GE’s India engineers are at the heart of its new-age aircraft engines

In 2000, then-GE CEO Jack Welch came to Bengaluru to inaugurate an extensive research and development center that bore his own name – Technology Center John F. Welch. Welch was previously instrumental in outsourcing large scale software work to Indian IT services companies. The R&D center was another major commitment of his.
Welch retired a year later and died two years ago. Today, the pioneering Bengaluru facility has grown into one of GE’s largest multidisciplinary R&D centers, delivering excellence in aerospace, energy and healthcare. This space is too small to go into all of that, so here we’re going to focus on aerospace work.
Alok Nanda, CEO of GE India Technology Centre, took us through the labs, including one where a giant GE aircraft engine dwarfed everything around, and told us that 60-70% of the team designing his latest GE9X engine has developed, that’s where the India Center is located. The GE9X will be installed on Boeing’s next-generation aircraft, the 777X, which is currently conducting test flights and is expected to enter commercial service in 2025.


According to Nanda, it’s 10% more efficient than its predecessor, the GE90, and it’s the first engine to be fully digitally supported. “It’s equipped with enough sensors to get data access in a much better form than any other engine ever made. When you get all that data, you have so much power in your hands,” he says.
The Indian team, says Nanda, was involved in everything from the conception of the engine to its certification, including work on material technologies, digital technologies and aerodynamics. Nanda says the center’s capabilities have been built over the years after working on the designs of previous generation engines, including the GEnx, LEAP and G90. “The team has matured through these design cycles, and the beauty of our team is that nobody can beat them in physics,” says Nanda.
This expertise in physics, digital technology and engineering has led to the Indian team now also being a key part of GE and French company Safran’s RISE (Revolutionary Innovation for Sustainable Engines) program, an attempt to reduce fuel consumption and CO2 -Drastically reduce emissions. One of the key technologies GE is working on for this is the open fan. The duct covering the engine and fan is a major burden on the aircraft, and removing it will improve efficiency. But it also means that noise levels increase, there is a greater chance of bird strikes. Sanjeev Jha leads a 225-strong advanced technology organization working on engine and acoustic design to solve these problems. According to Jha, the open fan will increase fuel efficiency by 20%.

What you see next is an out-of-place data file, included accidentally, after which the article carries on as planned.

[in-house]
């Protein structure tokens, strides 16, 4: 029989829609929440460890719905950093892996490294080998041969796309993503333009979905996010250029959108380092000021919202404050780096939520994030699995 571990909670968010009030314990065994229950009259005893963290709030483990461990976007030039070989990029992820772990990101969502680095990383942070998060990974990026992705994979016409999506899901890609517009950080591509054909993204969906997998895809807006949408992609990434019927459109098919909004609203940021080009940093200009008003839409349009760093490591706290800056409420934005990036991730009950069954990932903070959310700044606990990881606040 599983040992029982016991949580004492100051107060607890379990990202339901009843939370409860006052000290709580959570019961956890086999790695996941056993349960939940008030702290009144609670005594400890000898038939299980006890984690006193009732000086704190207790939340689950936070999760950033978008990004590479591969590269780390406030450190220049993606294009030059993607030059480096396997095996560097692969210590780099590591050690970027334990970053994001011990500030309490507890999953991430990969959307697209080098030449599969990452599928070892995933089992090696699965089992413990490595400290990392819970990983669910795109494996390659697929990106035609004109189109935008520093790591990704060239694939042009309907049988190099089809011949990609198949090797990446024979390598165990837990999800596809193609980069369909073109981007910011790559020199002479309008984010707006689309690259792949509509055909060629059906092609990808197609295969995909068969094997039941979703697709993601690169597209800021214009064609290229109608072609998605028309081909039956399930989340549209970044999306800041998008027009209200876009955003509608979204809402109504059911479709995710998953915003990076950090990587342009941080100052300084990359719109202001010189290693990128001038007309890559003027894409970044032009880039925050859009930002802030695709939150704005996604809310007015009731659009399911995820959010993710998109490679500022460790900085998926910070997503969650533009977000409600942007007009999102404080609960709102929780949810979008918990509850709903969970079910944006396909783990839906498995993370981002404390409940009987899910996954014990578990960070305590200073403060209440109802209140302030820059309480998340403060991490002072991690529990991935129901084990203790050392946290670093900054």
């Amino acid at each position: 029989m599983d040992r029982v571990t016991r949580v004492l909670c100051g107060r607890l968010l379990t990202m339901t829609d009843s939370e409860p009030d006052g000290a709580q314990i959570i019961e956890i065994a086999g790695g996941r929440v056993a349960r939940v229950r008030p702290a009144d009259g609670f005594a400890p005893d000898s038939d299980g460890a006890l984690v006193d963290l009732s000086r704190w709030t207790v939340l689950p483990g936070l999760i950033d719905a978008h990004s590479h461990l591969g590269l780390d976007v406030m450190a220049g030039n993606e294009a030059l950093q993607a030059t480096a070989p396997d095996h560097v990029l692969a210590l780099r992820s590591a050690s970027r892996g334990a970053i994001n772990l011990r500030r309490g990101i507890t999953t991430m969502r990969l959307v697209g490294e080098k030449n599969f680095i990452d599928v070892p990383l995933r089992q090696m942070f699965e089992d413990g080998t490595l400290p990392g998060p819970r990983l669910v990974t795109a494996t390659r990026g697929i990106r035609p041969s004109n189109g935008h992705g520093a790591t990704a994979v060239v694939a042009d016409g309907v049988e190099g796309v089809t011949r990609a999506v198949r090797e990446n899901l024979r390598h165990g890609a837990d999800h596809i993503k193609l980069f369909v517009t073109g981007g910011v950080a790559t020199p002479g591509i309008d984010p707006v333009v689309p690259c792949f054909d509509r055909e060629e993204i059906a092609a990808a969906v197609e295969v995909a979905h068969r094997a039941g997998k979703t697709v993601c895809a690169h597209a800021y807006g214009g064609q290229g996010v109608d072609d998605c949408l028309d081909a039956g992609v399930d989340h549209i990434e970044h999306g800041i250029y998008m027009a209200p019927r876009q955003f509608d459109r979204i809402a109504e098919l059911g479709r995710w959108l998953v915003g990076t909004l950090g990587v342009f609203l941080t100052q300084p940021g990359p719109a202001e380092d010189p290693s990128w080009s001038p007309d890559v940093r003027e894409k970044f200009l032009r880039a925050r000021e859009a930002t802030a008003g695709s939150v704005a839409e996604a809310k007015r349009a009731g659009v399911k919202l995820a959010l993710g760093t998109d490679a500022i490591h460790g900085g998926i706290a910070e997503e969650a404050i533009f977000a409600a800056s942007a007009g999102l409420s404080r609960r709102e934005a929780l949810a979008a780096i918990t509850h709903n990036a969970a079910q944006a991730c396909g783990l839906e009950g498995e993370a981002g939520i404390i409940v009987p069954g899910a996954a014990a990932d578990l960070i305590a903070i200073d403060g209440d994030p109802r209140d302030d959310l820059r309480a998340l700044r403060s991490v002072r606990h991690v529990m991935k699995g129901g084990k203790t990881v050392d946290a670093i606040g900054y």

His team is also working on hybrid electric powertrains and an even longer-term project to use hydrogen as a fuel for combustion, nearly eliminating CO2 emissions.
For hybrid electric vehicles, Jha’s team works with another team led by Suma MN. Suma’s team conducts fundamental research to mature the technologies surrounding hybrid electrics, including motor, generator and converter. Suma notes that airplanes require a lot more electricity than hybrid electric cars. “So we’re trying to build a really compact and powerful motor, generator and power electronics architecture. We have knowledge of power electronics, control and overall system understanding,” she says.
All of the engineering work done by Jha’s team, as well as by GE’s teams in the US and elsewhere, requires simulation tools. Much of this comes from a team called the Advanced Design Tools Organization, led by Vidya Venkataramani. Venkataramani says that they have to develop completely new tools, for example to evaluate the open fan project. “We are designing tools that would help us evaluate design performance, what happens when a bird hits, what happens to the rotor blade when the plane flies through an ice cloud. We need new methods of analysis (because the open fan is a completely new concept),” she says.
Her team includes materials engineers, mechanical engineers, thermal engineers and those familiar with engine systems. “And they are people who are also interested in programming and software. So if I know the physics, how do I translate that into code that can manifest itself in a tool so the designer can click a button and do the analysis,” she says.

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